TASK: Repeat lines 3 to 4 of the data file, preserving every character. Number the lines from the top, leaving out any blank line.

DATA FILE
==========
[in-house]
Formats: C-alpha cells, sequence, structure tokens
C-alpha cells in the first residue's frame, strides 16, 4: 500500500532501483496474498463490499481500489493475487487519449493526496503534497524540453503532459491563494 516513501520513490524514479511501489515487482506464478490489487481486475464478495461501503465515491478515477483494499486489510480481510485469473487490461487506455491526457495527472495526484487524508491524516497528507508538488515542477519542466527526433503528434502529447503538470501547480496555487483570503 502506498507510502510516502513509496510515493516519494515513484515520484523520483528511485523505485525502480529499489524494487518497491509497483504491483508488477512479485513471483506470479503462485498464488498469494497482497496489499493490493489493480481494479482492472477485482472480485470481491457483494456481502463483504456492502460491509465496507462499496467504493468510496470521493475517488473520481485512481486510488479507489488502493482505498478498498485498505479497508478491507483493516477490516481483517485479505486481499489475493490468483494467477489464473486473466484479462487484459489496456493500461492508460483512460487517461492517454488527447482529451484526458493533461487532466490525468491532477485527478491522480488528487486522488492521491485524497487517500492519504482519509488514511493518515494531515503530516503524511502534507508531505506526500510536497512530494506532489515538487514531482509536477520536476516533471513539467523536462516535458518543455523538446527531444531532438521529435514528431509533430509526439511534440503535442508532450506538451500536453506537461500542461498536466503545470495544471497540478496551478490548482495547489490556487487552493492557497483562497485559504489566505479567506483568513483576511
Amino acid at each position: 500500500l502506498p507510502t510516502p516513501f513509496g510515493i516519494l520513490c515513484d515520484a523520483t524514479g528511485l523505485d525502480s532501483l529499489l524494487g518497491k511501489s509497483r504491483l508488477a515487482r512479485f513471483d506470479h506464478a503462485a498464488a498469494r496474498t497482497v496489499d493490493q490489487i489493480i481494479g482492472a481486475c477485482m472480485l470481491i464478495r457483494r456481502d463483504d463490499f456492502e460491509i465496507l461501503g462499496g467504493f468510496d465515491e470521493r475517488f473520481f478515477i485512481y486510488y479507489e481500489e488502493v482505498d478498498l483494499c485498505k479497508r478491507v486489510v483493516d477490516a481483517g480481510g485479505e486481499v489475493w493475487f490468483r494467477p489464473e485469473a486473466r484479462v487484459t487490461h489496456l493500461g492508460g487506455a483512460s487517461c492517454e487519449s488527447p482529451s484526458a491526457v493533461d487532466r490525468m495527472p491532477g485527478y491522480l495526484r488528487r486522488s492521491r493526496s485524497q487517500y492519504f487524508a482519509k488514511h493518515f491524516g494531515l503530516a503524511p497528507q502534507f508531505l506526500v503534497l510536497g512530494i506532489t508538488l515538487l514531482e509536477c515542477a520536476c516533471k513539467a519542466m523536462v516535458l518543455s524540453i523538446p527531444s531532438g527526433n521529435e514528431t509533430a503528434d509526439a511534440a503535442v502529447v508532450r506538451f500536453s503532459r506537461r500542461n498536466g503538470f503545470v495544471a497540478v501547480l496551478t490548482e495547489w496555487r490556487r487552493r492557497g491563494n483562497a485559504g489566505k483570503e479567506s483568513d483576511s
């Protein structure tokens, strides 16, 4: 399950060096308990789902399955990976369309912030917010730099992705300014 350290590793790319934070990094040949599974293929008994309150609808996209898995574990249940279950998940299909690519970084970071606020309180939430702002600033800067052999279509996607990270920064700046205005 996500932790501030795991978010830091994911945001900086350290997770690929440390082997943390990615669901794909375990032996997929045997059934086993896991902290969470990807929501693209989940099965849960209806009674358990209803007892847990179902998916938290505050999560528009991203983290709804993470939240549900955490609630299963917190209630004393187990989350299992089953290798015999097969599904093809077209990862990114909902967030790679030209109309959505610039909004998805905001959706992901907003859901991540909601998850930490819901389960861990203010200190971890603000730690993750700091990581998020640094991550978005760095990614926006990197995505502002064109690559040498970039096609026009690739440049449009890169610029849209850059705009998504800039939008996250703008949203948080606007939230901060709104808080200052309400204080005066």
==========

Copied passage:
C-alpha cells in the first residue's frame, strides 16, 4: 500500500532501483496474498463490499481500489493475487487519449493526496503534497524540453503532459491563494 516513501520513490524514479511501489515487482506464478490489487481486475464478495461501503465515491478515477483494499486489510480481510485469473487490461487506455491526457495527472495526484487524508491524516497528507508538488515542477519542466527526433503528434502529447503538470501547480496555487483570503 502506498507510502510516502513509496510515493516519494515513484515520484523520483528511485523505485525502480529499489524494487518497491509497483504491483508488477512479485513471483506470479503462485498464488498469494497482497496489499493490493489493480481494479482492472477485482472480485470481491457483494456481502463483504456492502460491509465496507462499496467504493468510496470521493475517488473520481485512481486510488479507489488502493482505498478498498485498505479497508478491507483493516477490516481483517485479505486481499489475493490468483494467477489464473486473466484479462487484459489496456493500461492508460483512460487517461492517454488527447482529451484526458493533461487532466490525468491532477485527478491522480488528487486522488492521491485524497487517500492519504482519509488514511493518515494531515503530516503524511502534507508531505506526500510536497512530494506532489515538487514531482509536477520536476516533471513539467523536462516535458518543455523538446527531444531532438521529435514528431509533430509526439511534440503535442508532450506538451500536453506537461500542461498536466503545470495544471497540478496551478490548482495547489490556487487552493492557497483562497485559504489566505479567506483568513483576511
Amino acid at each position: 500500500l502506498p507510502t510516502p516513501f513509496g510515493i516519494l520513490c515513484d515520484a523520483t524514479g528511485l523505485d525502480s532501483l529499489l524494487g518497491k511501489s509497483r504491483l508488477a515487482r512479485f513471483d506470479h506464478a503462485a498464488a498469494r496474498t497482497v496489499d493490493q490489487i489493480i481494479g482492472a481486475c477485482m472480485l470481491i464478495r457483494r456481502d463483504d463490499f456492502e460491509i465496507l461501503g462499496g467504493f468510496d465515491e470521493r475517488f473520481f478515477i485512481y486510488y479507489e481500489e488502493v482505498d478498498l483494499c485498505k479497508r478491507v486489510v483493516d477490516a481483517g480481510g485479505e486481499v489475493w493475487f490468483r494467477p489464473e485469473a486473466r484479462v487484459t487490461h489496456l493500461g492508460g487506455a483512460s487517461c492517454e487519449s488527447p482529451s484526458a491526457v493533461d487532466r490525468m495527472p491532477g485527478y491522480l495526484r488528487r486522488s492521491r493526496s485524497q487517500y492519504f487524508a482519509k488514511h493518515f491524516g494531515l503530516a503524511p497528507q502534507f508531505l506526500v503534497l510536497g512530494i506532489t508538488l515538487l514531482e509536477c515542477a520536476c516533471k513539467a519542466m523536462v516535458l518543455s524540453i523538446p527531444s531532438g527526433n521529435e514528431t509533430a503528434d509526439a511534440a503535442v502529447v508532450r506538451f500536453s503532459r506537461r500542461n498536466g503538470f503545470v495544471a497540478v501547480l496551478t490548482e495547489w496555487r490556487r487552493r492557497g491563494n483562497a485559504g489566505k483570503e479567506s483568513d483576511s